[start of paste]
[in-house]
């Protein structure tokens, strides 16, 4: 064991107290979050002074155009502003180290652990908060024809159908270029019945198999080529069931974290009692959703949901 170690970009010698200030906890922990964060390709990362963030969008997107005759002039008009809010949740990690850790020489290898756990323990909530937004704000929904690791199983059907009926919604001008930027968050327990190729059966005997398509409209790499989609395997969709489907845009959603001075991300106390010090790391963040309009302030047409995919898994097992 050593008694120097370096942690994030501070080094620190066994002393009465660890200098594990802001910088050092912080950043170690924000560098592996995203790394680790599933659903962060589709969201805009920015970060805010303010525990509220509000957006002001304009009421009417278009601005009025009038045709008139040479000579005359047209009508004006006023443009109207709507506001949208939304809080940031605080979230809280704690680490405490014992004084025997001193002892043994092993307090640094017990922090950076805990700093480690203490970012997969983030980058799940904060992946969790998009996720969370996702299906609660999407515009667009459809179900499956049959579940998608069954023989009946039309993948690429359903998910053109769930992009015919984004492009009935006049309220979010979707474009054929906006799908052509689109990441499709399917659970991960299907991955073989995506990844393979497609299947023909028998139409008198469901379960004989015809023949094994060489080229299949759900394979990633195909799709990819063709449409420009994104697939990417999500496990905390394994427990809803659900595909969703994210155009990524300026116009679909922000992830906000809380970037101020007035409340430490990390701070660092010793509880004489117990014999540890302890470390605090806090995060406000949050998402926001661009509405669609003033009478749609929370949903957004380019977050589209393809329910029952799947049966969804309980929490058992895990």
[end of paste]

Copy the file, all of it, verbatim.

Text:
[in-house]
């Protein structure tokens, strides 16, 4: 064991107290979050002074155009502003180290652990908060024809159908270029019945198999080529069931974290009692959703949901 170690970009010698200030906890922990964060390709990362963030969008997107005759002039008009809010949740990690850790020489290898756990323990909530937004704000929904690791199983059907009926919604001008930027968050327990190729059966005997398509409209790499989609395997969709489907845009959603001075991300106390010090790391963040309009302030047409995919898994097992 050593008694120097370096942690994030501070080094620190066994002393009465660890200098594990802001910088050092912080950043170690924000560098592996995203790394680790599933659903962060589709969201805009920015970060805010303010525990509220509000957006002001304009009421009417278009601005009025009038045709008139040479000579005359047209009508004006006023443009109207709507506001949208939304809080940031605080979230809280704690680490405490014992004084025997001193002892043994092993307090640094017990922090950076805990700093480690203490970012997969983030980058799940904060992946969790998009996720969370996702299906609660999407515009667009459809179900499956049959579940998608069954023989009946039309993948690429359903998910053109769930992009015919984004492009009935006049309220979010979707474009054929906006799908052509689109990441499709399917659970991960299907991955073989995506990844393979497609299947023909028998139409008198469901379960004989015809023949094994060489080229299949759900394979990633195909799709990819063709449409420009994104697939990417999500496990905390394994427990809803659900595909969703994210155009990524300026116009679909922000992830906000809380970037101020007035409340430490990390701070660092010793509880004489117990014999540890302890470390605090806090995060406000949050998402926001661009509405669609003033009478749609929370949903957004380019977050589209393809329910029952799947049966969804309980929490058992895990």